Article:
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Making sense of four Gospels

by
27 March 2012

John M. Court looks at two approaches for different readers

“Peter . . . watched as cruel men made Jesus carry his cross through the streets”: an illustration by Yorgos Sgouros from The Toddler Bible, a board book with simple text by Bethan James (Barnabas for Children, a BRF imprint, £6.99 (£6.30); 978-0-85746-080-6)

“Peter . . . watched as cruel men made Jesus carry his cross through the streets”: an illustration by Yorgos Sgouros from The Toddler Bible, a board b...

Jesus: A very short introduction
Richard Bauckham
OUP £7.99
(978-0-19-957527-5)
Church Times Bookshop £7.20

A READER suggested to me recently that New Testament introductions should be given grades by reviewers, so that he could buy the one awarded the most stars. Scholarship and accessibility are indeed vital matters, but choice of content and method of approach are also important. This may produce significantly different books, which will satisfy one reader but not another. The two titles reviewed here demonstrate this difference.

Edward Adams offers a literary approach. Defining a Gospel as biography (with acknowledgments to Richard Burridge and the late Graham Stanton) is a starting point. But his approach involves sub­stantial use of a Synopsis (supplying verbal comparisons between the canonical Gospels). The results are then interpreted, with some thoughts on redaction criticism, but more greatly influenced by recent thinking on narratology (or how a narrative works). So the literary approach embraces more than two centuries of scholarship, but does so lucidly with charts and examples of parallel episodes.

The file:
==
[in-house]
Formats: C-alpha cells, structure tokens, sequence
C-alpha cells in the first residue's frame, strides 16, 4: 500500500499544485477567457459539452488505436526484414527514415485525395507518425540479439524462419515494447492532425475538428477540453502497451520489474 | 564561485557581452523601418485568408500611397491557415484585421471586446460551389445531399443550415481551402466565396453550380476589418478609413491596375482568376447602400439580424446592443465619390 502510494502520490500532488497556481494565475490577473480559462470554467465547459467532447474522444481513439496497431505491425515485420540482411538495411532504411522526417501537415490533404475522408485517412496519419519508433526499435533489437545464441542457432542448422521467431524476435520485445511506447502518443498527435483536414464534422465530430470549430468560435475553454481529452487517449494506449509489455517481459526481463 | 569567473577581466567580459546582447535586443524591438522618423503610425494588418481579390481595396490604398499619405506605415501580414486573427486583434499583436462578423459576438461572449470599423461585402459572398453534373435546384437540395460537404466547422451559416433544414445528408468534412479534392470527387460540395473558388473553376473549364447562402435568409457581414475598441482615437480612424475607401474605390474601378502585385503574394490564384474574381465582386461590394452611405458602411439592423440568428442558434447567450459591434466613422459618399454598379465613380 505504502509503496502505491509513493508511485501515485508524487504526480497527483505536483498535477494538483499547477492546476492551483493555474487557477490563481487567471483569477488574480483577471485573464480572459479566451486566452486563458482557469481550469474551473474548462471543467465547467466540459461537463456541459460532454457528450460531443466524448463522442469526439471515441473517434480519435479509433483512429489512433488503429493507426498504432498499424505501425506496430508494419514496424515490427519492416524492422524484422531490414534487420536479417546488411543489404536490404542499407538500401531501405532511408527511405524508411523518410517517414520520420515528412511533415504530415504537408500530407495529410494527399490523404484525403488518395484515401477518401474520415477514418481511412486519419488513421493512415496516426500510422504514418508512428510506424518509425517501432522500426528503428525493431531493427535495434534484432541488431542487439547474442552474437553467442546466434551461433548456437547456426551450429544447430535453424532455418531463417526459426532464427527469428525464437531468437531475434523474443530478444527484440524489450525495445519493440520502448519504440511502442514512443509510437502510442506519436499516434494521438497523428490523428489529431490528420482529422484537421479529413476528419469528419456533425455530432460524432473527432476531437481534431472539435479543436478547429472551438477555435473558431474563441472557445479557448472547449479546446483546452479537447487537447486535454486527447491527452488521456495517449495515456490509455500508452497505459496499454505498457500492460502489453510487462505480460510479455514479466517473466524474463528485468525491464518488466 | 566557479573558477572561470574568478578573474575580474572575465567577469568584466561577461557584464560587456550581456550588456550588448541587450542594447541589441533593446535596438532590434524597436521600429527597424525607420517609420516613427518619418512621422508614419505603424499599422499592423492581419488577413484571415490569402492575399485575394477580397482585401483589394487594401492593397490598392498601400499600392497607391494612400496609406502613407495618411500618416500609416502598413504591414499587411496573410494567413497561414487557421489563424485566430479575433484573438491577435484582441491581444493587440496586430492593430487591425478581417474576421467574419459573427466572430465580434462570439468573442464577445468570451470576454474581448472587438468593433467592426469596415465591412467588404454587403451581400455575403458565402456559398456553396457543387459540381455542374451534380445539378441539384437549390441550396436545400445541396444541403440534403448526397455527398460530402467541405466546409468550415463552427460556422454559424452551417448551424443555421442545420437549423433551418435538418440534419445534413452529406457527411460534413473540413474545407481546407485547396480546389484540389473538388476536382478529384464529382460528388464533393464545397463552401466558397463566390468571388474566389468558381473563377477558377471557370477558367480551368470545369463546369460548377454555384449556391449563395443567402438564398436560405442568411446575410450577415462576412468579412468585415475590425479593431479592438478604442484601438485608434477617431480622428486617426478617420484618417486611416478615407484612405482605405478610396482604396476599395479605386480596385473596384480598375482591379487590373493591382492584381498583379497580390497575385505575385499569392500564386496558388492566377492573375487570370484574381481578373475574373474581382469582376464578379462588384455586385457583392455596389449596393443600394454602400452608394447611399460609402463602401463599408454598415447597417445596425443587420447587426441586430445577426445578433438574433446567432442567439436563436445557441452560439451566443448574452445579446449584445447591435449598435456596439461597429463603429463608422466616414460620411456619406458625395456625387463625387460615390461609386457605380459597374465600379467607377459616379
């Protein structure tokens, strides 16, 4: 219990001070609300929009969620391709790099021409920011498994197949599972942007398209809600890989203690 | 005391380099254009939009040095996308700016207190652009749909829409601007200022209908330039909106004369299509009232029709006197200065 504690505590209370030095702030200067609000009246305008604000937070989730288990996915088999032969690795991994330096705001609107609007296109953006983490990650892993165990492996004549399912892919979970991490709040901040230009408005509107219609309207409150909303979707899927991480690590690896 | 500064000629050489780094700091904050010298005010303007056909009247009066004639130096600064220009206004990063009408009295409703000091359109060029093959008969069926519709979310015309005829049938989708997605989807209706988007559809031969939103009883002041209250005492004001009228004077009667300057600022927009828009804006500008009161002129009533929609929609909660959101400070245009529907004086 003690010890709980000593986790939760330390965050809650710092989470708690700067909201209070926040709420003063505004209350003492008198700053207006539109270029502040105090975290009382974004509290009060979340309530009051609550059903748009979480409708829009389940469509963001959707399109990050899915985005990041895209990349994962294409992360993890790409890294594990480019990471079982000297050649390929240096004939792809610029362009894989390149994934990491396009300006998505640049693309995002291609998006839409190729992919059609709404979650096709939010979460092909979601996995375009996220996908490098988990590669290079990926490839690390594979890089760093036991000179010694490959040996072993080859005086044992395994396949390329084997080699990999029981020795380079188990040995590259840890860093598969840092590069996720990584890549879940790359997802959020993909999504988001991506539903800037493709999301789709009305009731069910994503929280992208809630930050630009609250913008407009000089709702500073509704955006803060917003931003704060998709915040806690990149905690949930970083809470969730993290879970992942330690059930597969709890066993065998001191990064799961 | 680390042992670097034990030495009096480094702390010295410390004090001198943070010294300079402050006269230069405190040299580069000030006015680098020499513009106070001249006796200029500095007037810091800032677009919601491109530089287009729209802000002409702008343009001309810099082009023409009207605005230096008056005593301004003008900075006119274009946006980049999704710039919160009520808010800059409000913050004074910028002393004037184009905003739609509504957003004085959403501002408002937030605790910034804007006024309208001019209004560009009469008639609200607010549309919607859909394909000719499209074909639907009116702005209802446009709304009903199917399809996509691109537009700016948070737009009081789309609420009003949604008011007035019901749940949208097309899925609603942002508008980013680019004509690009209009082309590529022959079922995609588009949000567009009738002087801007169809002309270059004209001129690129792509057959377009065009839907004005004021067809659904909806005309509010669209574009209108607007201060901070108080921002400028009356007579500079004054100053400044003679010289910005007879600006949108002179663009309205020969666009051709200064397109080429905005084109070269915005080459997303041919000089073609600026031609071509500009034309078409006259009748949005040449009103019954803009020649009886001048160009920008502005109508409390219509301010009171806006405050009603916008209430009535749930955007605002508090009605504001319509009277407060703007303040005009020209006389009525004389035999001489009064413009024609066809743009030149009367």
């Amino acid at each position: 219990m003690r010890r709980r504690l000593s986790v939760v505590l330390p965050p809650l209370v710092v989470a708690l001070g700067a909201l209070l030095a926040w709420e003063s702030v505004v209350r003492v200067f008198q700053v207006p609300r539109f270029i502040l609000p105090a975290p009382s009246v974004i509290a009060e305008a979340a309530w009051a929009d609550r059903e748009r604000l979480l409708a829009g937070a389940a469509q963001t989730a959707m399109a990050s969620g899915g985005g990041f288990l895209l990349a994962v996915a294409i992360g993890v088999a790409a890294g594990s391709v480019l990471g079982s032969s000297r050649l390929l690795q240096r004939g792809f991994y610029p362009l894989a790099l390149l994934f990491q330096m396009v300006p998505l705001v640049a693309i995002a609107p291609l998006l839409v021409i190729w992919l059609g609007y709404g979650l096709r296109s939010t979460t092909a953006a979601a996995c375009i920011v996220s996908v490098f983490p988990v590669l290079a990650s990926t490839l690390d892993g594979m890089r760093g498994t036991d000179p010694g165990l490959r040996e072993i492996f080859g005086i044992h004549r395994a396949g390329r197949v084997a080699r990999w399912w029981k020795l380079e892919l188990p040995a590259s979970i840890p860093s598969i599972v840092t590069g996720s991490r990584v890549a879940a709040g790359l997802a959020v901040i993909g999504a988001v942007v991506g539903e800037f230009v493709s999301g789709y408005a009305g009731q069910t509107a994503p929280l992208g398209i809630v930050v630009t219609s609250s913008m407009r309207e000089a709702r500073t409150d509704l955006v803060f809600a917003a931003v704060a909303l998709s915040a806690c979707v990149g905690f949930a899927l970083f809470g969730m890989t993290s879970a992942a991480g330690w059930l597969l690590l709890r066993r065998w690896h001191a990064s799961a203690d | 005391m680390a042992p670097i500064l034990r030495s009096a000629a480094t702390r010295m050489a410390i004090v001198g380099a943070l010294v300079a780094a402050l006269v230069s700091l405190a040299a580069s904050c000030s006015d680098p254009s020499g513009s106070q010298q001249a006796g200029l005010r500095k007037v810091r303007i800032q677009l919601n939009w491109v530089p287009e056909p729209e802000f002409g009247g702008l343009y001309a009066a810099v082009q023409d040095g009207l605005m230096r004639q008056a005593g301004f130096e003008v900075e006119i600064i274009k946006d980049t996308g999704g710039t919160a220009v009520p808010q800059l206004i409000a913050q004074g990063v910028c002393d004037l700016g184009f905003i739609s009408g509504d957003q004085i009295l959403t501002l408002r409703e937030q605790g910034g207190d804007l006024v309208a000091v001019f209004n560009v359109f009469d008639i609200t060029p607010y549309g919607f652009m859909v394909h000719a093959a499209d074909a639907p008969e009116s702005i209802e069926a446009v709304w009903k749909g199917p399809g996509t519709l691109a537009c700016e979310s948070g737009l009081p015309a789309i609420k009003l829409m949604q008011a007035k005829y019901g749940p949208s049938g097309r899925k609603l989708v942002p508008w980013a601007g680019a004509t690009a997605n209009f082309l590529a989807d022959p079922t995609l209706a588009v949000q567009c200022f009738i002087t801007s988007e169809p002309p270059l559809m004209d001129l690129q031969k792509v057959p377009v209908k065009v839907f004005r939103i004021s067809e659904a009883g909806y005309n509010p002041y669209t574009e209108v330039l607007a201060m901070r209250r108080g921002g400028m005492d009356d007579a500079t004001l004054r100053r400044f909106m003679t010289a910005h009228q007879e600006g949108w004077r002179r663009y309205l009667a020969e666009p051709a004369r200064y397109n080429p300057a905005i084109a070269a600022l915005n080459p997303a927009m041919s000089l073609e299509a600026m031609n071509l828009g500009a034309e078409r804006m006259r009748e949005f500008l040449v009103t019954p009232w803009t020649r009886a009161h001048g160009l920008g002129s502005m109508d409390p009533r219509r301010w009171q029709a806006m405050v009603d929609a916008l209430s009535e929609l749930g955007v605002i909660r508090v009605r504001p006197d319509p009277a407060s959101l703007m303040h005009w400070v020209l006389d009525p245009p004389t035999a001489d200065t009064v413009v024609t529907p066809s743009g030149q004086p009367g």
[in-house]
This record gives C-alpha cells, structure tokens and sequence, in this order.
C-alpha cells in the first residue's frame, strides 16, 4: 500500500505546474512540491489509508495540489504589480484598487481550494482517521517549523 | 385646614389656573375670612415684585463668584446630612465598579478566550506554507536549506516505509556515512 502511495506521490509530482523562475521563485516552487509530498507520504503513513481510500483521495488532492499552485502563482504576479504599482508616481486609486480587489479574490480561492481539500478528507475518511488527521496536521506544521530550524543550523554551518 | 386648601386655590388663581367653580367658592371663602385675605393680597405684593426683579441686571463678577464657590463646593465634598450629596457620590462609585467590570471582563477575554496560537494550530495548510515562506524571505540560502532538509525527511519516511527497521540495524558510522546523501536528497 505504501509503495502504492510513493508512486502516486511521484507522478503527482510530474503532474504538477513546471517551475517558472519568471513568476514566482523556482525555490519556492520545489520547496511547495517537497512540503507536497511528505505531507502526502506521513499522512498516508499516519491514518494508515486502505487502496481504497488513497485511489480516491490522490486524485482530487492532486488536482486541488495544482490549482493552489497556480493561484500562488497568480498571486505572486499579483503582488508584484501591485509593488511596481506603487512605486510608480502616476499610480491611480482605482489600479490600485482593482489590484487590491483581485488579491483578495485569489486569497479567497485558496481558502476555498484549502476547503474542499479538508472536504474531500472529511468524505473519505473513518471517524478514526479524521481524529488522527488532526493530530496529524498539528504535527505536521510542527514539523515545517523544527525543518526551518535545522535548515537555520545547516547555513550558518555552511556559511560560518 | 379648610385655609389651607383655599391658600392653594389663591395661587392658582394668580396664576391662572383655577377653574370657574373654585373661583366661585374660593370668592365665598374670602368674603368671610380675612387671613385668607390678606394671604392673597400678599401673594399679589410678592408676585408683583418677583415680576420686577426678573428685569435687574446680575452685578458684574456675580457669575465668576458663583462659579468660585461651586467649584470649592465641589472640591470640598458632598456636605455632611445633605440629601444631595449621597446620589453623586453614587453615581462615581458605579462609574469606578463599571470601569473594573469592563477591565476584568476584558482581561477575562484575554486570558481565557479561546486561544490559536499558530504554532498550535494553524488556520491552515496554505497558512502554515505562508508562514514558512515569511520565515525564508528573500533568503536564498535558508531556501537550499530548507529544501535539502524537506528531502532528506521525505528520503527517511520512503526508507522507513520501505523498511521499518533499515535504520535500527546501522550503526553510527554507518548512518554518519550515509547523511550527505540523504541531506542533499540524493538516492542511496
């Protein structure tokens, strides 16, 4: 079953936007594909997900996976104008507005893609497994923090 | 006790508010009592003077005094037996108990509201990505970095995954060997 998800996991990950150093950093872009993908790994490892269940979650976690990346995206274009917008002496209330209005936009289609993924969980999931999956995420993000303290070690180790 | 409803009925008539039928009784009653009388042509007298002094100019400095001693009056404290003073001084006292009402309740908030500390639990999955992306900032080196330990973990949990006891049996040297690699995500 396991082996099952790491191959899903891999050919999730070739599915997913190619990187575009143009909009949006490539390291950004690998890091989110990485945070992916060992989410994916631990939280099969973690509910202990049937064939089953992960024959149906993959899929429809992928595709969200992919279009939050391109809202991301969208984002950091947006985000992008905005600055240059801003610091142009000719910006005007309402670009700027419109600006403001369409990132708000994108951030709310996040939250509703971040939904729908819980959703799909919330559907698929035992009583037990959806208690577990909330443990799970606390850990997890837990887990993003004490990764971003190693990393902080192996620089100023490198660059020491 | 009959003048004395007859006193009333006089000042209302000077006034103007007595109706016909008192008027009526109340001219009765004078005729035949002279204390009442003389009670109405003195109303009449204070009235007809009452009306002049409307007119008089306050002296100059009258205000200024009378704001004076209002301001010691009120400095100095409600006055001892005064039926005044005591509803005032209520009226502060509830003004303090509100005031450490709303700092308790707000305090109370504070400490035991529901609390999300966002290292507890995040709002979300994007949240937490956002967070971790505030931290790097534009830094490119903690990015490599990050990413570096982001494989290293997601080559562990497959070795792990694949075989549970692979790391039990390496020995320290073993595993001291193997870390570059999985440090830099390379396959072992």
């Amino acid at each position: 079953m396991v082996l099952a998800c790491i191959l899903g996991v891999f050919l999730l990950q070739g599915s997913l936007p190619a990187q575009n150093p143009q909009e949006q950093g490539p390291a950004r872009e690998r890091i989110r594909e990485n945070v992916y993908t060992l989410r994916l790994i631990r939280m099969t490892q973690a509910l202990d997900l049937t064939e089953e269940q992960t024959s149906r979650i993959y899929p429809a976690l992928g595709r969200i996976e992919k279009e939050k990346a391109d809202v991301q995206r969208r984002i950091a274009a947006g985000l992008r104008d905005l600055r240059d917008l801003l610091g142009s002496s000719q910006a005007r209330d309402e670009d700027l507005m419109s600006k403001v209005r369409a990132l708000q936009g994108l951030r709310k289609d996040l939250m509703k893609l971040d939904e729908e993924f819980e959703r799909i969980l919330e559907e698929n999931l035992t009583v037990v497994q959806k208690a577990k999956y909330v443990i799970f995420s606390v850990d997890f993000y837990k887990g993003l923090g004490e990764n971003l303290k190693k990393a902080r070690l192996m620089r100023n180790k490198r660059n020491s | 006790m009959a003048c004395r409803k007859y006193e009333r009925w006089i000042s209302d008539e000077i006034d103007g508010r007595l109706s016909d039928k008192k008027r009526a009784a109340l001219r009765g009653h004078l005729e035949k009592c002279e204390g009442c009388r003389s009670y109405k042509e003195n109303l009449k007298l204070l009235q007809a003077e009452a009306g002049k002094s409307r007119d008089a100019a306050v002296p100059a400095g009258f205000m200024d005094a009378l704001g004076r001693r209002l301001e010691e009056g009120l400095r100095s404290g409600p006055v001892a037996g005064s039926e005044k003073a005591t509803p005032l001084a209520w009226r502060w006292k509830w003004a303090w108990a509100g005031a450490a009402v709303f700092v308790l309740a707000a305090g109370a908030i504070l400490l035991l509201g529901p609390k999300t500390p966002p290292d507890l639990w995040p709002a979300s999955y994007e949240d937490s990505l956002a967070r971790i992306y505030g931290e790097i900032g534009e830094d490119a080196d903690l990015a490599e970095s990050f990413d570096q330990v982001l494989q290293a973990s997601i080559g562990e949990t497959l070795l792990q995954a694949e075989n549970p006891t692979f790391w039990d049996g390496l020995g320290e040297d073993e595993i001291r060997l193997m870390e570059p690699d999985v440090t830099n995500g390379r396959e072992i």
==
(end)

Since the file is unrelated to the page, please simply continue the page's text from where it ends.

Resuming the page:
But are the “lives of Jesus” more than merely “parallel”, by being considered synoptically in four adjacent columns? They are evidently “four Gospels”, but how accurately can they be seen as just “one story”? This book is crisply informative on structure and differences and how to “read” them, but how does one achieve the singularity of one “life”?

Adams seeks to identify a core story, and sequence of stories, attributable to a common biographical subject. He uses the narratological distinction between single story and separate narratives, and a comparison with multiple-narrative films and novels, in his claim that “one can therefore speak of the singular Jesus of the Fourfold Gospel witness.” Any reader who is prepared to read these Gospel texts closely can test out the author’s claim and share his enthusiasm in doing so.

Richard Bauckham’s “introduction to Jesus” is number 275 in the Oxford series that has been called the “thinking reader’s Wikipedia”. His approach is contextual — that is, both the historical context of the ancient world, and also the place of Jesus in the modern world. Jesus is introduced as a universal icon and discussed as a focus of specifically Christian faith. Essentially this is a personal view, “reading the Gospels as versions of the history of Jesus (. . . the sort of history people wrote in the ancient world) in the context of all that we know of the first-century context in which Jesus actually lived”.

The four Gospels are the source material and their differences are advantageous, giving more than one angle on a complex figure, as his contemporaries experienced him.

Bauckham presents Jesus as enacting the Kingdom (or Rule) of God within his healing activity and exorcisms, not by political (zealot) opposition. Jesus’s mission is prim­arily to the destitute and out­casts. Jesus is also teaching the King­dom of God by direct com­mun­ication, using a variety of media, and with the all-important pause for audi­ence thought and reaction.

But, while Jesus speaks and acts with authority, to what extent are questions about his identity (in terms of Messiahship or other titles) defined before his death? His death and resurrection constitute a new beginning, which led Christians to interpret Jesus’s earthly history from the perspective of its outcomes.

This is a pocket-sized introduction, remarkable for what it finds space to include. It is certainly not a minimalist reading, but is full of positive emphases on the historical reliability of the sources. The lack of discussion of alternative interpretations — for which there is hardly room — is in many ways a pity. We are left with perhaps unfortunate side-swipes against John Allegro, the Gospel of Thomas, and form criticism.

Dr John M. Court is Honorary Senior Research Fellow in Biblical Studies at the University of Kent, Canterbury.

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